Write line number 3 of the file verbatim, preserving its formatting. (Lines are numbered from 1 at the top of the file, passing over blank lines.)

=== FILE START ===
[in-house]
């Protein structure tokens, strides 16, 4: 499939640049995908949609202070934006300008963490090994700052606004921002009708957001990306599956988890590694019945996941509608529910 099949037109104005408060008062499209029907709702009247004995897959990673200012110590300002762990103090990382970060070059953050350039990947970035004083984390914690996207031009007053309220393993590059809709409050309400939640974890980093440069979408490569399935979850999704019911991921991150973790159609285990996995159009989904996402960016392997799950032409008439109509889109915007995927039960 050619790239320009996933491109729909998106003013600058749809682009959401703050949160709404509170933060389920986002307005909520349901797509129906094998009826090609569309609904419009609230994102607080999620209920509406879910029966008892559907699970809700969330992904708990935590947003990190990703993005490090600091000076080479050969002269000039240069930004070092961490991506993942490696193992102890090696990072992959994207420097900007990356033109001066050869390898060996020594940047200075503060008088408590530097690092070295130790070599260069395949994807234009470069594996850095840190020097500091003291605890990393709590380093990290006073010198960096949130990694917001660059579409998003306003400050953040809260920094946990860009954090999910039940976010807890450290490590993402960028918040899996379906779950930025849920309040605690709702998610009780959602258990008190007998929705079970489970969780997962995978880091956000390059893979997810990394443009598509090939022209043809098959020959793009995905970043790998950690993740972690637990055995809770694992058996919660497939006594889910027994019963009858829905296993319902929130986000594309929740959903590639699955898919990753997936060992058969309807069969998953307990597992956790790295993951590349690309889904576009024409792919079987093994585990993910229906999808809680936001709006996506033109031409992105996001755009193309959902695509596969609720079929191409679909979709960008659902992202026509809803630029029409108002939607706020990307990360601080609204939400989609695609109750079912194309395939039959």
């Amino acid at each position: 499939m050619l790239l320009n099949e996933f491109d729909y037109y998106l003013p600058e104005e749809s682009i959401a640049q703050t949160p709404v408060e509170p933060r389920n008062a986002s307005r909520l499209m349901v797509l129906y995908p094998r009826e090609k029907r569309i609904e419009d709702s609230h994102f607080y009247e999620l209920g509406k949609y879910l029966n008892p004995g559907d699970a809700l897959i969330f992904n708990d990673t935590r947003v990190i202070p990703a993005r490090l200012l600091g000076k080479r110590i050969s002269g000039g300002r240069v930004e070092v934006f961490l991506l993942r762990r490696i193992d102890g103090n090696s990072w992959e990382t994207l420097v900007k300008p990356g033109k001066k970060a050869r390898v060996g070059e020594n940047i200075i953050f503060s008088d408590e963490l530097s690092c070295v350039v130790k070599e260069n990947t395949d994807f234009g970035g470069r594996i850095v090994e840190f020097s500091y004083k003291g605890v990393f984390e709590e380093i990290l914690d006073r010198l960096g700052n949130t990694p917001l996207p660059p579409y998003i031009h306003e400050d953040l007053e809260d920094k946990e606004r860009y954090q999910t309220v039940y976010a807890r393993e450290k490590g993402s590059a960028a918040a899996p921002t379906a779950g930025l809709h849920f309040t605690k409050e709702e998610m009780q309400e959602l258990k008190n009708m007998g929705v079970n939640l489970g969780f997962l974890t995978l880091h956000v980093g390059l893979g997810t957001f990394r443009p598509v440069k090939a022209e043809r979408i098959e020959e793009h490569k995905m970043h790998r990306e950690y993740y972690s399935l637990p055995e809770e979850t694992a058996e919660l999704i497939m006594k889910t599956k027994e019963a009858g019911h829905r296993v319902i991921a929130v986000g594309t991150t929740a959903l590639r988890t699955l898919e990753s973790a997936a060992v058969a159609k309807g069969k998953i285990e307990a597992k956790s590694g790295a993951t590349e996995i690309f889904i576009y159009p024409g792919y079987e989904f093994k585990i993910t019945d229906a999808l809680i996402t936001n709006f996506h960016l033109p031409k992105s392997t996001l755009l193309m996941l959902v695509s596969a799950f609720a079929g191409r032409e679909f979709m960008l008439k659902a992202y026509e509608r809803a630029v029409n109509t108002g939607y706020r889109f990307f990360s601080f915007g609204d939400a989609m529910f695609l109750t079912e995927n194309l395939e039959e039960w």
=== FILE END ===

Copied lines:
């Amino acid at each position: 499939m050619l790239l320009n099949e996933f491109d729909y037109y998106l003013p600058e104005e749809s682009i959401a640049q703050t949160p709404v408060e509170p933060r389920n008062a986002s307005r909520l499209m349901v797509l129906y995908p094998r009826e090609k029907r569309i609904e419009d709702s609230h994102f607080y009247e999620l209920g509406k949609y879910l029966n008892p004995g559907d699970a809700l897959i969330f992904n708990d990673t935590r947003v990190i202070p990703a993005r490090l200012l600091g000076k080479r110590i050969s002269g000039g300002r240069v930004e070092v934006f961490l991506l993942r762990r490696i193992d102890g103090n090696s990072w992959e990382t994207l420097v900007k300008p990356g033109k001066k970060a050869r390898v060996g070059e020594n940047i200075i953050f503060s008088d408590e963490l530097s690092c070295v350039v130790k070599e260069n990947t395949d994807f234009g970035g470069r594996i850095v090994e840190f020097s500091y004083k003291g605890v990393f984390e709590e380093i990290l914690d006073r010198l960096g700052n949130t990694p917001l996207p660059p579409y998003i031009h306003e400050d953040l007053e809260d920094k946990e606004r860009y954090q999910t309220v039940y976010a807890r393993e450290k490590g993402s590059a960028a918040a899996p921002t379906a779950g930025l809709h849920f309040t605690k409050e709702e998610m009780q309400e959602l258990k008190n009708m007998g929705v079970n939640l489970g969780f997962l974890t995978l880091h956000v980093g390059l893979g997810t957001f990394r443009p598509v440069k090939a022209e043809r979408i098959e020959e793009h490569k995905m970043h790998r990306e950690y993740y972690s399935l637990p055995e809770e979850t694992a058996e919660l999704i497939m006594k889910t599956k027994e019963a009858g019911h829905r296993v319902i991921a929130v986000g594309t991150t929740a959903l590639r988890t699955l898919e990753s973790a997936a060992v058969a159609k309807g069969k998953i285990e307990a597992k956790s590694g790295a993951t590349e996995i690309f889904i576009y159009p024409g792919y079987e989904f093994k585990i993910t019945d229906a999808l809680i996402t936001n709006f996506h960016l033109p031409k992105s392997t996001l755009l193309m996941l959902v695509s596969a799950f609720a079929g191409r032409e679909f979709m960008l008439k659902a992202y026509e509608r809803a630029v029409n109509t108002g939607y706020r889109f990307f990360s601080f915007g609204d939400a989609m529910f695609l109750t079912e995927n194309l395939e039959e039960w």